chronological resume?

A reader writes:

Having been in the working world for 7+ years (post college), I’ve racked up a variety of professional experiences (have had 4 different full-time jobs, as well as done some complementary contract work on the side). I’m currently considering a new opportunity in which not ALL of my professional experiences necessarily apply. Likewise, some of my non-professional experiences from college are VERY applicable. My resume is getting quite lengthy these days, but I’m hesitant to remove any of the jobs that I have because, a: it would result in seeming gaps in employment, and b (more importantly): even though these experiences don’t necessarily speak directly to this new opportunity, they’ve still been an important part of my professional development. I’m curious as to whether you have any advice for how to organize a resume in this situation. To date, my resume has always been organized chronologically, but I’m beginning to think that perhaps a different approach is more fitting. (ie, most applicable to least applicable).

Some people will disagree with me, but I hate resumes that are organized in any way other than chronologically. It makes it look like the candidate is trying to disguise something, and it makes it difficult for me to sort out the person’s career progression. So keep the chronological organization.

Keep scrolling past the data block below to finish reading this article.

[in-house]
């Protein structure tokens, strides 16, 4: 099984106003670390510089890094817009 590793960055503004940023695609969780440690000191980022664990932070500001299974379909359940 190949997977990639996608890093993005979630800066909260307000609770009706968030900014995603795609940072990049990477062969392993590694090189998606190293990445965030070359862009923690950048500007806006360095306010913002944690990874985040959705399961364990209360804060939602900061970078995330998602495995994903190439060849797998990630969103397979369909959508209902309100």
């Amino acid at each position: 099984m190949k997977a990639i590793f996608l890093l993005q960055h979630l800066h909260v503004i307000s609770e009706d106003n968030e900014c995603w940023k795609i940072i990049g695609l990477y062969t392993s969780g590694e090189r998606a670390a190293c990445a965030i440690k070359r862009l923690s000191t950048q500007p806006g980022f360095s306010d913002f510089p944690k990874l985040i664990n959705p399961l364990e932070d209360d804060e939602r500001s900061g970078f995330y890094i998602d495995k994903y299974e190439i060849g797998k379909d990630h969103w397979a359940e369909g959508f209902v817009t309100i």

But four jobs and some work on the side should easily fit on a one-page resume, as long as you’re being choosy and concise about what details you include about the work you did there (by the way, to whatever extent possible, include achievements rather than a job description).

But if there’s work on there that doesn’t relate to the jobs you’re applying for — and which wouldn’t leave a sizable gap if you excised them — you could leave those off. Definitely do include the relevant college experience, though, even though it wasn’t paid — I’m continually surprised by how often I discover “hidden” experience in a phone interview, which the candidate left off the resume simply because it wasn’t paid work. Good luck!

{ 3 comments… read them below }

  1. Evil HR Lady*

    I agree. Whenever I see a resume arranged any other way, I immediately start looking for unexplained gaps in employment, or hidden companies that they don’t want me to know about.

    Each resume should be tailored to the position you are applying for anyway.

  2. Productivity Guy*

    I agree, too. Chronological is the way to go… furthermore, I generally look at resumes fast enough that I don’t always notice gaps in resumes (unless they are really big), or, if I do, but I otherwise like the candidate, I’ll hold judgment until the interview.

    Furthermore, another option is to include all the jobs but don’t list any specifics about them – a.k.a. just one line of text. That fills in the gaps but doesn’t take up much space – or waste the time of the hiring manager. That’s just something I’d consider – don’t know if it’s the best advice.

  3. Marla Beard*

    Skill based resumes can be used to highlight, not hide.

    A lot of people leave student work such as unpaid internships off their resumes because many online application systems won’t take a position unless you have some pay amount to list–and they won’t take $0.00.

Comments are closed.